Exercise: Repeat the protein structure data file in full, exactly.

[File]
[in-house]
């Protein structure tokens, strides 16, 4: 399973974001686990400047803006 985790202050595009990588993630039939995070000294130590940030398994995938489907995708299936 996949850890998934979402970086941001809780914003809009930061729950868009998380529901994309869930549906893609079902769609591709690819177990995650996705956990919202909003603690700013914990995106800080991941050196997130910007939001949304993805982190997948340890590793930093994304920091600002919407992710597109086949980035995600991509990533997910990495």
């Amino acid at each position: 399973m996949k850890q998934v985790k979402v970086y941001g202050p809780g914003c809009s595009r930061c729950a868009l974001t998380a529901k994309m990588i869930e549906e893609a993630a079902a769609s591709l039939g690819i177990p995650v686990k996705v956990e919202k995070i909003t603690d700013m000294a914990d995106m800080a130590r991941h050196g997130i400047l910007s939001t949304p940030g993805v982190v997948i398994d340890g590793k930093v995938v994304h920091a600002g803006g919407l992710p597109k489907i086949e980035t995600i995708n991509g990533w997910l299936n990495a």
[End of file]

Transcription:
[in-house]
């Protein structure tokens, strides 16, 4: 399973974001686990400047803006 985790202050595009990588993630039939995070000294130590940030398994995938489907995708299936 996949850890998934979402970086941001809780914003809009930061729950868009998380529901994309869930549906893609079902769609591709690819177990995650996705956990919202909003603690700013914990995106800080991941050196997130910007939001949304993805982190997948340890590793930093994304920091600002919407992710597109086949980035995600991509990533997910990495």
């Amino acid at each position: 399973m996949k850890q998934v985790k979402v970086y941001g202050p809780g914003c809009s595009r930061c729950a868009l974001t998380a529901k994309m990588i869930e549906e893609a993630a079902a769609s591709l039939g690819i177990p995650v686990k996705v956990e919202k995070i909003t603690d700013m000294a914990d995106m800080a130590r991941h050196g997130i400047l910007s939001t949304p940030g993805v982190v997948i398994d340890g590793k930093v995938v994304h920091a600002g803006g919407l992710p597109k489907i086949e980035t995600i995708n991509g990533w997910l299936n990495a």